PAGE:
bHR and bLR male pups were sacrificed by rapid decapitation at three developmental time points (P7, P14, and P21). Brains were removed, snap frozen, and stored at –80°C. They were cryostat sectioned at 12 µm, immediately thaw-mounted onto Fisherbrand Superfrost Plus Microscope Slides (Fisher Scientific, http://www.fishersci.com/) and subsequently prepared for in situ hybridization. The expression of DNMT1 mRNA was assessed at 240-µm intervals throughout the hippocampus, amygdala (in P7, P14 and P21 brains), and several forebrain regions (at P7 only).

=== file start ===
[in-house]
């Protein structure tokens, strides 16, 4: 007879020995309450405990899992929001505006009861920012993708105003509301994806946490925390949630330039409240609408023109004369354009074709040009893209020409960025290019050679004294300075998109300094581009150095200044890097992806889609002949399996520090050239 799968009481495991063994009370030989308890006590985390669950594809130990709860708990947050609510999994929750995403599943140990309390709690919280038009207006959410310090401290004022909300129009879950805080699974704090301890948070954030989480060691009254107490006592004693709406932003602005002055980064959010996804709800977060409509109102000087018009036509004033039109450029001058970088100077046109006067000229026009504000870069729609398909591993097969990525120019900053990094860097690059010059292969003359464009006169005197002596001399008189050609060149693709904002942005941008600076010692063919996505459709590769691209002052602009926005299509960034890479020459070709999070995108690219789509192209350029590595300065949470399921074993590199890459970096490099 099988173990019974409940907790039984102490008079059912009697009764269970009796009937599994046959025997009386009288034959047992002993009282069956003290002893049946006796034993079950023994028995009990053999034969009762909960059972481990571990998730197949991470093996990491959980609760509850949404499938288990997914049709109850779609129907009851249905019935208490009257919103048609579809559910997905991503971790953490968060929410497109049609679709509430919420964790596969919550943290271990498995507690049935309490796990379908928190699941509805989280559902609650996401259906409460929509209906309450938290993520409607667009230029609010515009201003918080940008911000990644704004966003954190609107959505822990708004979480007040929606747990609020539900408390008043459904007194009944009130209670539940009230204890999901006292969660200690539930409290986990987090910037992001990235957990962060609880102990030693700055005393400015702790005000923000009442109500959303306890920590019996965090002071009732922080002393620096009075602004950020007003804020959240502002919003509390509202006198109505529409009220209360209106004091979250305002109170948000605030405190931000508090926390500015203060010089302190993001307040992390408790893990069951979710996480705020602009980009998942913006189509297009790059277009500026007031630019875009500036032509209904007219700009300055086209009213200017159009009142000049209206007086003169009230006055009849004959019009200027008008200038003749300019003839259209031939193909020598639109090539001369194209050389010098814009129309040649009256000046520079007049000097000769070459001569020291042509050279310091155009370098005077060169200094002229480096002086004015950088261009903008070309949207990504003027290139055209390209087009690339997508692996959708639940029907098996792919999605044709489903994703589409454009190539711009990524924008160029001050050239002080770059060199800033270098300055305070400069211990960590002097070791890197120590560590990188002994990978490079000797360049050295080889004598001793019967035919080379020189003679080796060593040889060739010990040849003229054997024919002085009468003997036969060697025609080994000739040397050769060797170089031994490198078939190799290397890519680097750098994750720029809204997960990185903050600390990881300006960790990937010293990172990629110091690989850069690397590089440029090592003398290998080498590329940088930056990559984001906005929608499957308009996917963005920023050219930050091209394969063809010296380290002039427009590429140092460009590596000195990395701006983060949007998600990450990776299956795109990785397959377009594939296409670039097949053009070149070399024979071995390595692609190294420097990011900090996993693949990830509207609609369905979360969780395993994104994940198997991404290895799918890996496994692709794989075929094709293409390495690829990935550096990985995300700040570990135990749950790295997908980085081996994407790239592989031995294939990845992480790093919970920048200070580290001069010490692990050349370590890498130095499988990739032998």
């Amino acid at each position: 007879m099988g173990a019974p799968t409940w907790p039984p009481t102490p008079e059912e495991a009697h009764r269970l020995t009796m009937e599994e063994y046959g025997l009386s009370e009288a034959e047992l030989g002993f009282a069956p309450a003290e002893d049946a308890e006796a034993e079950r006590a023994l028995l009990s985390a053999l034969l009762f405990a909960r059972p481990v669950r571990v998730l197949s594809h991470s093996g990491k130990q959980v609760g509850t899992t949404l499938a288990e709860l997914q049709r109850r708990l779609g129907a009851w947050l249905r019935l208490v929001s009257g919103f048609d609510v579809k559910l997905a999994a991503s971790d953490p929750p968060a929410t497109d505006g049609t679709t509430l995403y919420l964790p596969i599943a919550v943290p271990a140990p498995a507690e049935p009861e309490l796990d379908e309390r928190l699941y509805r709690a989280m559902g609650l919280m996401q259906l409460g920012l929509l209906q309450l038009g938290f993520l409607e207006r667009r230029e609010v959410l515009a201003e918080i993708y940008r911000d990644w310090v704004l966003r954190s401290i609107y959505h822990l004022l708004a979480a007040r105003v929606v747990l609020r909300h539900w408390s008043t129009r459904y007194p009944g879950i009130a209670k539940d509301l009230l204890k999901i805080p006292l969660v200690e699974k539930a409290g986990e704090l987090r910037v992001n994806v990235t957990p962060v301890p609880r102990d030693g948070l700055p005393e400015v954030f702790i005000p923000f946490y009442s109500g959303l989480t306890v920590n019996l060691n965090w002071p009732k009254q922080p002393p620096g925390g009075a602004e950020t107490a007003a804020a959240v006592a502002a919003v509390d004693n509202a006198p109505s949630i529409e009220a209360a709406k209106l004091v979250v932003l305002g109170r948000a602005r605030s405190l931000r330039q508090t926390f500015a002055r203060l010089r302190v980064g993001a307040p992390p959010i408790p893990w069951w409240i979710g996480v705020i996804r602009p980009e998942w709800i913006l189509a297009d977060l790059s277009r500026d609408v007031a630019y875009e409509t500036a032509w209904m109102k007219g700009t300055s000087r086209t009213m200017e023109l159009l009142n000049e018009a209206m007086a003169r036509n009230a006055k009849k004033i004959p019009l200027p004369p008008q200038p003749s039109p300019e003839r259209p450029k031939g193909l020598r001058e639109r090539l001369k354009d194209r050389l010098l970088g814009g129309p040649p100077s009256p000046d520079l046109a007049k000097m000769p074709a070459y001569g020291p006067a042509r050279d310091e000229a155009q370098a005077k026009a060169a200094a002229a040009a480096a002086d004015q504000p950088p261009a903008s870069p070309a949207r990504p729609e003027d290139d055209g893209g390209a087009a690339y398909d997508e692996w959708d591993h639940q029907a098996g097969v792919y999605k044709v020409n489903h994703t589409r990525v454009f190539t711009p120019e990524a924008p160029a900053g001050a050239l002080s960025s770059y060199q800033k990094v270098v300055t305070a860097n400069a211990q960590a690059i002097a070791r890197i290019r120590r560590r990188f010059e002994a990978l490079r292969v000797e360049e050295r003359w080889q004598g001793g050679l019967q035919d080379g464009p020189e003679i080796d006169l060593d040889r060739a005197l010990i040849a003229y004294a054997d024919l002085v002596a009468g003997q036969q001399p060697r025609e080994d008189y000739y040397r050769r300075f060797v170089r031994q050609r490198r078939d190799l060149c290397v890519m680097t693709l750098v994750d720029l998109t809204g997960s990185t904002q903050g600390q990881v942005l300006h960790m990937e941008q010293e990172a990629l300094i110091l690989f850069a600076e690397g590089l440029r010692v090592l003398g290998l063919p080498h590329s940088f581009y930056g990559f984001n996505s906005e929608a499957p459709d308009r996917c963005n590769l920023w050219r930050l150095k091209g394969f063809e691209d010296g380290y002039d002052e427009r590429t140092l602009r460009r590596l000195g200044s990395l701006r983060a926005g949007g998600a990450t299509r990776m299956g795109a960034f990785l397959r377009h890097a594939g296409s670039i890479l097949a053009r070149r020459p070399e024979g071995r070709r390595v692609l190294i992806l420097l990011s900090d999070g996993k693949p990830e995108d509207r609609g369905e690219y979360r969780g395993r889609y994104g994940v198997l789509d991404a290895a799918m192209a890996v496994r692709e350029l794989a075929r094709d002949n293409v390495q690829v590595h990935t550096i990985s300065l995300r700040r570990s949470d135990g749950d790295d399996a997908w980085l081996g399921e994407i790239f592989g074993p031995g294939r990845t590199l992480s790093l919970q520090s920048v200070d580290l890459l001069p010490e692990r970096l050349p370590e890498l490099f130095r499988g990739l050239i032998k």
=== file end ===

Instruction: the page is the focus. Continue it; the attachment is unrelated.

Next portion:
Our in situ hybridization protocol has been previously described [5,6,7]. Briefly, sections were fixed in 4% paraformaldehyde at room temperature for 1 h. The slides were then washed 5 min ×3 in 2× SSC (300 mM NaCl/30 mM sodium citrate, pH 7.2). Next, the slides were placed in a solution containing acetic anhydride (0.25%) in triethanolamine (0.1 M), pH 8.0, for 10 min at room temperature, rinsed in distilled water, and dehydrated through graded ethanol washes (50, 75, 85, 95 and 100%). After air drying, adjacent tissue sections were hybridized overnight at 55°C with a 35S-labeled cRNA probe for DNMT1. Following hybridization, coverslips were removed and the slides were washed with 2× SSC and incubated for 1 h in RNaseA at 37°C, followed by multiple washes in increasingly stringent SSC solutions. Slides were then rinsed in distilled H2O, dehydrated through graded ethanol washes, air dried, and apposed to Kodak XAR film (Eastman Kodak, Rochester, N.Y., USA). Slides were exposed to film for 7 days.